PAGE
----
About Alvarado Estates2023-03-19T22:09:21+00:00

Who we are

The Alvarado Estates community is located on the plateau above Mission Valley, just west of San Diego State University. Alvarado Estates is a gated community of homes on lots of one acre or more, controlled-access streets, and its own community park. There is one common thread in the blend of architecture: None of the homes is more than one story above street level, and most have wonderful views over pristine canyons.

Alvarado Estates may be accessed from Montezuma Road between College Avenue and Fairmount Avenue just south of Interstate 8 in San Diego, California. The main street of Alvarado Estates is Yerba Santa Drive, which intersects with Montezuma Road. Other streets in the Association area include: Armin Way, Avion Way, Fremontia Lane, Le Barron Road, Mesquite Road, Norris Road, Palo Verde Terrace, Toyon Road, Toyoff Way, and Yerba Anita Drive.

Neighborliness is fostered by the Alvarado Community Association, a California nonprofit mutual benefit corporation. The Association is managed by a Board of Directors, consisting of 11 volunteer residents, that provides for social events, management of the controlled-access roads, gate, community park, and trash collection. The Board also interprets the Covenants, Conditions and Restrictions that are recorded on all of the 129 lots in the community.

The mailing address of the Association is 4774 Yerba Santa Drive, San Diego, California 92115.


In 1948 a group of professors and local professionals met to discuss the possibility of providing home sites for those who loved the outdoors, with a particular emphasis on horseback riding. With the aid of a local developer, the site, west of then San Diego State College, was decided upon. It was a rather wild area that had never been used before, the only existing infrastructure being a private airport and one house.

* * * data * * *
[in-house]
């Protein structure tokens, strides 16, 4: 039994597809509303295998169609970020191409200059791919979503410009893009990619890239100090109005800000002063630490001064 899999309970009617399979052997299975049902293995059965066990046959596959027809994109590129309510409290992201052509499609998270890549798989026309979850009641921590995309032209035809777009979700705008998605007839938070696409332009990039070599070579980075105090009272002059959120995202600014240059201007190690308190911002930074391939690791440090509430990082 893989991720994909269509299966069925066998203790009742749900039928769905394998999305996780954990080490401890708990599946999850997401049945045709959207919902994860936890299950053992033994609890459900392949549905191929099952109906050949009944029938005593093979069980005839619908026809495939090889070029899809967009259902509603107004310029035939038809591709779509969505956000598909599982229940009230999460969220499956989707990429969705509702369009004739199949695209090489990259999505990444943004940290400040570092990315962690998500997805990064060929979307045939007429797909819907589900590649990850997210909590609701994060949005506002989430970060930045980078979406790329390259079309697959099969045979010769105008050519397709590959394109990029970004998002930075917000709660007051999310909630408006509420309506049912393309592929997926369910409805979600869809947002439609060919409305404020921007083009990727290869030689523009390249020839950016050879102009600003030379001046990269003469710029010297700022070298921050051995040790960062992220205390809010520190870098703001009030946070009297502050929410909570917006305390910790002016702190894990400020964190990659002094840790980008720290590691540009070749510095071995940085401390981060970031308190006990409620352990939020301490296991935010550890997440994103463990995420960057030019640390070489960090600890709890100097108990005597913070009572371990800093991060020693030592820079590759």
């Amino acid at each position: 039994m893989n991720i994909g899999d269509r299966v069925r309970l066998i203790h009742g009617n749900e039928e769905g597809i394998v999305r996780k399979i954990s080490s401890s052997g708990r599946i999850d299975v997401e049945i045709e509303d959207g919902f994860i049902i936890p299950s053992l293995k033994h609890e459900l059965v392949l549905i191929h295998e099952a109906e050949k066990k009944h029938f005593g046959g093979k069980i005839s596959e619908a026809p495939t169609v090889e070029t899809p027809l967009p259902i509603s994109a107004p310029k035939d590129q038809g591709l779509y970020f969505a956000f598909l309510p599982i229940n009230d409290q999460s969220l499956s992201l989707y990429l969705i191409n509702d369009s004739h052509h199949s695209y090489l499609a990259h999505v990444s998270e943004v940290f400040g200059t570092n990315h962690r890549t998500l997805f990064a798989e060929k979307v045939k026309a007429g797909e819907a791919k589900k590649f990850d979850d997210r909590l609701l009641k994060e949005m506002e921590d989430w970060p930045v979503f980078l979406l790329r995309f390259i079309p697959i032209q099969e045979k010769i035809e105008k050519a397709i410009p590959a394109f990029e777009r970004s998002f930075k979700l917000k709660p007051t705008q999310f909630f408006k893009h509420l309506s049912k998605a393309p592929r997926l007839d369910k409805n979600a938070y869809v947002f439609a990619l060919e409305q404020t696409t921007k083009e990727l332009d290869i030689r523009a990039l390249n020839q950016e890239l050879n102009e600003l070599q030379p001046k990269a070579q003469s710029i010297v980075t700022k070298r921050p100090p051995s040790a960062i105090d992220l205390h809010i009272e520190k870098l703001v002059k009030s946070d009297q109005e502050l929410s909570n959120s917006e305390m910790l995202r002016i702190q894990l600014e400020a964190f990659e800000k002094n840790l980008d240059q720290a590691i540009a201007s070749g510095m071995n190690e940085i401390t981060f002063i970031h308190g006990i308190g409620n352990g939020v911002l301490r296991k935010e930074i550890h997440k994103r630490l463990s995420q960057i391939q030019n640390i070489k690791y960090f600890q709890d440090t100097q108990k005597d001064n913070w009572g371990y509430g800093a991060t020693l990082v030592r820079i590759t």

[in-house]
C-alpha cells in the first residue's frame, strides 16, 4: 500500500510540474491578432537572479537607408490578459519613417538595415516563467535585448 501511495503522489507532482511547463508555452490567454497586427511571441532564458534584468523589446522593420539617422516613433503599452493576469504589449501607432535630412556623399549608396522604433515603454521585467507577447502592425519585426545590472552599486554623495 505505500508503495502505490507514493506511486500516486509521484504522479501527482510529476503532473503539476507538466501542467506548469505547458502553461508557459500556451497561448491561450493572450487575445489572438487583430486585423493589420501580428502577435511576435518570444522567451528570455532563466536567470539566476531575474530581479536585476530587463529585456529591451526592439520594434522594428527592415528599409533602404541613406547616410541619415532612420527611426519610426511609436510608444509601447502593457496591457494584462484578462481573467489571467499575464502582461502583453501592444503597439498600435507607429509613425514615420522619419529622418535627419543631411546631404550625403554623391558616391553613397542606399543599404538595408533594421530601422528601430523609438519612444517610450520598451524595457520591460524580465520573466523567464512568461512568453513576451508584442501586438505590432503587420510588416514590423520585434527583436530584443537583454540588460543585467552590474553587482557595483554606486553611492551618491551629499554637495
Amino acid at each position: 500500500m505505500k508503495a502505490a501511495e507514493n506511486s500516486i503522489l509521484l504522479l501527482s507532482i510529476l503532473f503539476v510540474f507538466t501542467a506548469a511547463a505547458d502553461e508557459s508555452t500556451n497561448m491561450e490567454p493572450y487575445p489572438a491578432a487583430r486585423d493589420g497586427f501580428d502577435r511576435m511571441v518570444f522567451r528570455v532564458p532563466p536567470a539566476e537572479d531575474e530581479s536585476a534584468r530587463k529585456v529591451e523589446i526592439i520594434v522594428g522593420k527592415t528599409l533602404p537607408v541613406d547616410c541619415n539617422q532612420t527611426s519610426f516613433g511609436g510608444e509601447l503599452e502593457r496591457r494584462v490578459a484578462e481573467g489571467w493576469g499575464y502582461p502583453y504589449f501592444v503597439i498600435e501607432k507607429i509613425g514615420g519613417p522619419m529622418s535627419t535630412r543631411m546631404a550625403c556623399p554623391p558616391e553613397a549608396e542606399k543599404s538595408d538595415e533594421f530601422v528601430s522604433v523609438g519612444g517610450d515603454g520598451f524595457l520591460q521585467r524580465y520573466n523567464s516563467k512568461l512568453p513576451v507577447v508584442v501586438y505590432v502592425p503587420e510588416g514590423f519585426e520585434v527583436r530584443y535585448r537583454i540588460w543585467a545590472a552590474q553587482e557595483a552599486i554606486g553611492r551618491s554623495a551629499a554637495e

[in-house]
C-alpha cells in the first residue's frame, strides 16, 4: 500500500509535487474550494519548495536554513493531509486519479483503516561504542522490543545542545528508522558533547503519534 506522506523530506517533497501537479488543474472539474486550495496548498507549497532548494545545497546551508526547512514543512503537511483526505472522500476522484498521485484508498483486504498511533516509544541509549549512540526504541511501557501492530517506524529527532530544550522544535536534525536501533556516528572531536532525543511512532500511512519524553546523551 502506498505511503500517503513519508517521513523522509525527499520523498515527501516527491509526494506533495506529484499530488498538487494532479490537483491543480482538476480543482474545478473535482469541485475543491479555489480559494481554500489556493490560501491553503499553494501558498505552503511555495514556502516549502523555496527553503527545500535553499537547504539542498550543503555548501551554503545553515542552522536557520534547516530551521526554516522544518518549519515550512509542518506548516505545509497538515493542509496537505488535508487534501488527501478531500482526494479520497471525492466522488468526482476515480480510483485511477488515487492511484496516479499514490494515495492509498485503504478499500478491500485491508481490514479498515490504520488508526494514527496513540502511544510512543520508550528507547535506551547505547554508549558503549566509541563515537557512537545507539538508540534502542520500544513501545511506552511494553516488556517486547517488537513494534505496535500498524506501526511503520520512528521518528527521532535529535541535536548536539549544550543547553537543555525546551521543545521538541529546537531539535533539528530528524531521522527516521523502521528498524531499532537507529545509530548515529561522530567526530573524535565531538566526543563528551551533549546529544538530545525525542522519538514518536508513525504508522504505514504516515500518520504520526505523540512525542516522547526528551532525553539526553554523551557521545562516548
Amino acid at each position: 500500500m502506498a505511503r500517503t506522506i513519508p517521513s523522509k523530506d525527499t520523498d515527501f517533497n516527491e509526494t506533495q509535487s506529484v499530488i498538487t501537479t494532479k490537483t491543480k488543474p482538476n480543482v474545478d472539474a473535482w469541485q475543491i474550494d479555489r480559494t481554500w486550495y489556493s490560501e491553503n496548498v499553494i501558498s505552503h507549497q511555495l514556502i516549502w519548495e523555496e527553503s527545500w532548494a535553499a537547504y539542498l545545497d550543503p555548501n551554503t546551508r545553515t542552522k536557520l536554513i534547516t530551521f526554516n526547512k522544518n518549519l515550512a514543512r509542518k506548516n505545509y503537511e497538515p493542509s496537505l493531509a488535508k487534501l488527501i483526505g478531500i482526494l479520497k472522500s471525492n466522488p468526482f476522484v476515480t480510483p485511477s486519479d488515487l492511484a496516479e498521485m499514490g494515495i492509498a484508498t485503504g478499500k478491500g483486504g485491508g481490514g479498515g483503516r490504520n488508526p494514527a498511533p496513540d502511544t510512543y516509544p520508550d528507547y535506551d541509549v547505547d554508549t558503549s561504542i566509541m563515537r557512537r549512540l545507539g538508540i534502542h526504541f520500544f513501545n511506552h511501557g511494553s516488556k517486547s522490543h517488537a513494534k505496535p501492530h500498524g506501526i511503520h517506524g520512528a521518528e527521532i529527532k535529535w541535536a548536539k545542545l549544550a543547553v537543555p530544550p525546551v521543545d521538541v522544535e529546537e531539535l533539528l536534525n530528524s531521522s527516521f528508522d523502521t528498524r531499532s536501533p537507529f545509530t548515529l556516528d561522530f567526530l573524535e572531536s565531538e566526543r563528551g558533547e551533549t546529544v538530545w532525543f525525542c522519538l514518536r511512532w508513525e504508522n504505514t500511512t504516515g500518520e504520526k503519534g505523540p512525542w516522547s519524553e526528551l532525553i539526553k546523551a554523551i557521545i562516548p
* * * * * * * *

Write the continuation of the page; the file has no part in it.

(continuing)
A surveyor was hired to map the area and suggest lot lines for home sites to the north of the airport. By 1952, the Covenants, Conditions & Restrictions were recorded on the land and lots were ready for sale. The initial group met in the cafeteria at San Diego State and organized themselves, holding a drawing out of a hat of numbers for the order of selection of the lots. The lots all sold initially for less than $5,000 each, but resales quickly reached $5,000 and construction on lots began one by one.

In 1965, a second set of lots was surveyed, annexed to the Association and the new members joined. By this time, the airport had been shut down and its runways had been turned into home sites.

Alvarado Terrace, an area to the southeast on the same plateau, was built out but was not annexed to the Association until the year 1999, when the Association won approval from the City of San Diego to construct a gate at the entrance of the Estates, turning the public streets into controlled-access streets. The change to a gated community was the result of the decision of San Diego State University to build Cox Arena, a site to be used for sporting events and popular concerts, which threatened the Community with parking and traffic issues.

Homes on Yerba Anita Drive, to the east of Alvarado Estates, were annexed in 2001 as a result of concern about fire hazards on the eastern edge of the Estates. A plan to make that street access-controlled and gate it to protect the eastern edge did not succeed and some of the Yerba Anita Drive owners were allowed to withdraw from the Association.

Today, the Association territory includes 129 lots, in addition to the common area owned by the Association. Its Covenants, Conditions & Restrictions were last updated in May 2004.

Alvarado Estates HOA Presidents

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